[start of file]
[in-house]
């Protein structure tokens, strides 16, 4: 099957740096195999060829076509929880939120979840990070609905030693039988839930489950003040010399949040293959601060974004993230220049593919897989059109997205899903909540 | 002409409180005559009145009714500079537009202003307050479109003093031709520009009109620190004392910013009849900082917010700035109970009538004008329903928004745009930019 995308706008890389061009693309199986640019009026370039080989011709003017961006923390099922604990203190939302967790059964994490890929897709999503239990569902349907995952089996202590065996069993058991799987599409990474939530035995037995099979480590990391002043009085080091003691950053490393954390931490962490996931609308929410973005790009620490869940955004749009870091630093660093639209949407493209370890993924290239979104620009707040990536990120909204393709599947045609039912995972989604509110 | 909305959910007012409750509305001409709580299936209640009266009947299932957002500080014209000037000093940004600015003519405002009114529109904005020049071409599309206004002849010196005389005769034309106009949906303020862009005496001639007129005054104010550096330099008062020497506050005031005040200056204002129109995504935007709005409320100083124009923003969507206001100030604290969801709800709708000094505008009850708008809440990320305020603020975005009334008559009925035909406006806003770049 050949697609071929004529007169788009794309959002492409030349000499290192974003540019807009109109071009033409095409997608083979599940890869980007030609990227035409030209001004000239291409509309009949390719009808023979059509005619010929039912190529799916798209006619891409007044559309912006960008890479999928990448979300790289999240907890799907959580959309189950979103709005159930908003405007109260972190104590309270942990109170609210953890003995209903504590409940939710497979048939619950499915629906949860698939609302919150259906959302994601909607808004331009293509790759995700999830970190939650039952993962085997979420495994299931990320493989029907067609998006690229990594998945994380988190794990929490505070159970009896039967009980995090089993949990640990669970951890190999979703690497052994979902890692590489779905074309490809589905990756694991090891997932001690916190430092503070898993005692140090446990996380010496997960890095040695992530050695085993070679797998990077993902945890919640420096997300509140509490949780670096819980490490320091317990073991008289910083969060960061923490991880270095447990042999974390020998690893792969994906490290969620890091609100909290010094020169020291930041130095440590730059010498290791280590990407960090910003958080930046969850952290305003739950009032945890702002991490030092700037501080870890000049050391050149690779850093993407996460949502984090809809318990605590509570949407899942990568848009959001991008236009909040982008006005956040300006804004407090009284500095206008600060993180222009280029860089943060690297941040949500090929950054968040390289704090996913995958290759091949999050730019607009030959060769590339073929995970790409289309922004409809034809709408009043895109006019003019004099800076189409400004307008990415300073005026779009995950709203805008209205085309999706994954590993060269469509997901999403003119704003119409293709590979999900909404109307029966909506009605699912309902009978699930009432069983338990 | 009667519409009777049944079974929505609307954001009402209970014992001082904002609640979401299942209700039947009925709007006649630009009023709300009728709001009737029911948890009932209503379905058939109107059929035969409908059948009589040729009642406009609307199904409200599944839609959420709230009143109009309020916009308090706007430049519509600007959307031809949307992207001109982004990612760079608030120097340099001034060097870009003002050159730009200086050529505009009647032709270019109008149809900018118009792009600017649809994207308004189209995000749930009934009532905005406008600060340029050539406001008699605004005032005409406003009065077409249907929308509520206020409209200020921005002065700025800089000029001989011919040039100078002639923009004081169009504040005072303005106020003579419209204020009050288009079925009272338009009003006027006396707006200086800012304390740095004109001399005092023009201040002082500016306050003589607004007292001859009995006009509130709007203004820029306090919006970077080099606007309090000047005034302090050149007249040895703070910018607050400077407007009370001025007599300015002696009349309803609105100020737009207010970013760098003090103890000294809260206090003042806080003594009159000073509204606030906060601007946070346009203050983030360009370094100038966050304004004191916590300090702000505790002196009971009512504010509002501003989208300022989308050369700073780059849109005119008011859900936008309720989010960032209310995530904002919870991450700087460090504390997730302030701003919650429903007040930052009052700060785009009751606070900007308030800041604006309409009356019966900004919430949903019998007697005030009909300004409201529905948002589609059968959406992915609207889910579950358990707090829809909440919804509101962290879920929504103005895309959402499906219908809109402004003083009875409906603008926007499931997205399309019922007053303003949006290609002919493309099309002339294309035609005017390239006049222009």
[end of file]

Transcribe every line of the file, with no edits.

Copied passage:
[in-house]
């Protein structure tokens, strides 16, 4: 099957740096195999060829076509929880939120979840990070609905030693039988839930489950003040010399949040293959601060974004993230220049593919897989059109997205899903909540 | 002409409180005559009145009714500079537009202003307050479109003093031709520009009109620190004392910013009849900082917010700035109970009538004008329903928004745009930019 995308706008890389061009693309199986640019009026370039080989011709003017961006923390099922604990203190939302967790059964994490890929897709999503239990569902349907995952089996202590065996069993058991799987599409990474939530035995037995099979480590990391002043009085080091003691950053490393954390931490962490996931609308929410973005790009620490869940955004749009870091630093660093639209949407493209370890993924290239979104620009707040990536990120909204393709599947045609039912995972989604509110 | 909305959910007012409750509305001409709580299936209640009266009947299932957002500080014209000037000093940004600015003519405002009114529109904005020049071409599309206004002849010196005389005769034309106009949906303020862009005496001639007129005054104010550096330099008062020497506050005031005040200056204002129109995504935007709005409320100083124009923003969507206001100030604290969801709800709708000094505008009850708008809440990320305020603020975005009334008559009925035909406006806003770049 050949697609071929004529007169788009794309959002492409030349000499290192974003540019807009109109071009033409095409997608083979599940890869980007030609990227035409030209001004000239291409509309009949390719009808023979059509005619010929039912190529799916798209006619891409007044559309912006960008890479999928990448979300790289999240907890799907959580959309189950979103709005159930908003405007109260972190104590309270942990109170609210953890003995209903504590409940939710497979048939619950499915629906949860698939609302919150259906959302994601909607808004331009293509790759995700999830970190939650039952993962085997979420495994299931990320493989029907067609998006690229990594998945994380988190794990929490505070159970009896039967009980995090089993949990640990669970951890190999979703690497052994979902890692590489779905074309490809589905990756694991090891997932001690916190430092503070898993005692140090446990996380010496997960890095040695992530050695085993070679797998990077993902945890919640420096997300509140509490949780670096819980490490320091317990073991008289910083969060960061923490991880270095447990042999974390020998690893792969994906490290969620890091609100909290010094020169020291930041130095440590730059010498290791280590990407960090910003958080930046969850952290305003739950009032945890702002991490030092700037501080870890000049050391050149690779850093993407996460949502984090809809318990605590509570949407899942990568848009959001991008236009909040982008006005956040300006804004407090009284500095206008600060993180222009280029860089943060690297941040949500090929950054968040390289704090996913995958290759091949999050730019607009030959060769590339073929995970790409289309922004409809034809709408009043895109006019003019004099800076189409400004307008990415300073005026779009995950709203805008209205085309999706994954590993060269469509997901999403003119704003119409293709590979999900909404109307029966909506009605699912309902009978699930009432069983338990 | 009667519409009777049944079974929505609307954001009402209970014992001082904002609640979401299942209700039947009925709007006649630009009023709300009728709001009737029911948890009932209503379905058939109107059929035969409908059948009589040729009642406009609307199904409200599944839609959420709230009143109009309020916009308090706007430049519509600007959307031809949307992207001109982004990612760079608030120097340099001034060097870009003002050159730009200086050529505009009647032709270019109008149809900018118009792009600017649809994207308004189209995000749930009934009532905005406008600060340029050539406001008699605004005032005409406003009065077409249907929308509520206020409209200020921005002065700025800089000029001989011919040039100078002639923009004081169009504040005072303005106020003579419209204020009050288009079925009272338009009003006027006396707006200086800012304390740095004109001399005092023009201040002082500016306050003589607004007292001859009995006009509130709007203004820029306090919006970077080099606007309090000047005034302090050149007249040895703070910018607050400077407007009370001025007599300015002696009349309803609105100020737009207010970013760098003090103890000294809260206090003042806080003594009159000073509204606030906060601007946070346009203050983030360009370094100038966050304004004191916590300090702000505790002196009971009512504010509002501003989208300022989308050369700073780059849109005119008011859900936008309720989010960032209310995530904002919870991450700087460090504390997730302030701003919650429903007040930052009052700060785009009751606070900007308030800041604006309409009356019966900004919430949903019998007697005030009909300004409201529905948002589609059968959406992915609207889910579950358990707090829809909440919804509101962290879920929504103005895309959402499906219908809109402004003083009875409906603008926007499931997205399309019922007053303003949006290609002919493309099309002339294309035609005017390239006049222009």